An object of this invention is to provide an organic EL display whose organic compound layers are hard to be deteriorated, and its manufacture method.

DISCLOSURE OF INVENTION

According to one aspect of the present invention, there is provided an organic EL display comprising: a substrate with a plurality of pixel areas being defined on a surface of the substrate; a partition wall disposed on the surface of the substrate in an area between adjacent pixel areas, the partition wall including a lower portion made of inorganic insulating material and an upper portion made of insulating material having etching characteristics different from etching characteristics of the lower portion and disposed on the lower portion, the upper portion protruding from side walls of the lower portion toward the pixel areas; a lower electrode formed on the pixel area; an organic layer disposed on the lower electrode and containing organic luminescence material which emits light upon current injection; and an upper electrode disposed on the organic layer.

Since the lower portion of the partition wall is made of inorganic insulating material, moisture and adsorbed gas can be removed easily through heating and the partition wall is hard to be deformed.

According to another aspect of the present invention, there is provided a manufacture method for an organic EL display comprising steps of: forming a plurality of lower electrodes each made of a conductive film on a substrate, the lower electrode extending in a row direction; forming a first film made of inorganic insulating film on the substrate, the first film covering the lower electrodes; forming a second film on the first film, the second film being made of insulating material different from the inorganic insulating material of the first film; patterning the second film to leave a plurality of upper patterns extending in a column direction; etching the first film to leave lower patterns of the first film by using the upper patterns as an etching mask, and at the same time laterally etching the first film to form a protruded portion of the upper pattern protruding from side walls of the lower pattern; forming an organic layer on the substrate by depositing organic luminescence material under a condition that the organic luminescence material twists also in an area shaded by the protruded portion; and forming an upper electrode on the organic layer by depositing conductive material under a condition that the conductive material does not twists in the area shaded by the protruded portion or under a condition that a twist amount of the conductive material becomes smaller than a twist amount when the organic layer is formed.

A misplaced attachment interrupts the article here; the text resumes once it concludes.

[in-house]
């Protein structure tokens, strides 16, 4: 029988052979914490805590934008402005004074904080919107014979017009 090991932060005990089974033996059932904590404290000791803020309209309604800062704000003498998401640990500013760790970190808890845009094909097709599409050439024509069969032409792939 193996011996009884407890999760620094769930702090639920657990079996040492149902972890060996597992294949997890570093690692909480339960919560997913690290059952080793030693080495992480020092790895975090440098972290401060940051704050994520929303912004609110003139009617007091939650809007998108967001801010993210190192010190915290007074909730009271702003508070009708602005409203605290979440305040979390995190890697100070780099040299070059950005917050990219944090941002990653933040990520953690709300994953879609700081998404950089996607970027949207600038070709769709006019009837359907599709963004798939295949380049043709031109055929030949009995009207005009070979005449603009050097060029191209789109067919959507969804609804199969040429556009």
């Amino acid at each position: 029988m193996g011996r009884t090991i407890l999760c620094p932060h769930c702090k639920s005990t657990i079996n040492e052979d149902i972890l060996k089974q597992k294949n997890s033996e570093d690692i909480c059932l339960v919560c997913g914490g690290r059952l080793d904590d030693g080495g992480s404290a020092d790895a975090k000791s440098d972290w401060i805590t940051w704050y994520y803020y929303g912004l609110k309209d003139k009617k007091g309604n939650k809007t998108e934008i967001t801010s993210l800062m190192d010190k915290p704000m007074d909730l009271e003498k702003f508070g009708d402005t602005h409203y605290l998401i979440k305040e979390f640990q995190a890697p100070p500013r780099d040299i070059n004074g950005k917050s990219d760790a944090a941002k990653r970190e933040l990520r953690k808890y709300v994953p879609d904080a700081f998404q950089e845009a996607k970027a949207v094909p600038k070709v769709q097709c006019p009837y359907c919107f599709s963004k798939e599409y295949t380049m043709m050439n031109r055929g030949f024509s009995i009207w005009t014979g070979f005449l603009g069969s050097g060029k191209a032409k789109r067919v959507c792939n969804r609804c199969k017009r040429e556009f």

The lower portion of the partition wall is made of the first film of inorganic insulating film. It is therefore possible to prevent emission of moisture and adsorbed gas from the lower portion of the partition wall. Since the upper electrode does not enter the shade of the protruded portion, it is possible to prevent the upper electrode from being formed near the border of the organic layer. The area where the upper electrode is formed can be limited to an area where the thickness of the organic layer is generally uniform.

If the second film is made of organic substance, it is preferable to perform heat treatment after the second film is patterned.

BRIEF DESCRIPTION OF DRAWINGS

FIG. 1 is a schematic plan view of an organic EL display according to a first embodiment.

FIGS. 2A and 2B are cross sectional views of a substrate illustrating a manufacture method for the organic EL display of the first embodiment.

FIGS. 2C and 3A are cross sectional views of the organic EL display of the first embodiment.

FIG. 3B is a cross sectional view of an organic EL display according to a modification of the first embodiment.

FIGS. 4A to 4G are schematic cross sectional views illustrating a vapor deposition process of forming layers from a hole transport layer to an upper electrode layer of the organic EL display of the first embodiment.

FIG. 5 is a schematic perspective view illustrating a vapor deposition process of forming the upper electrode.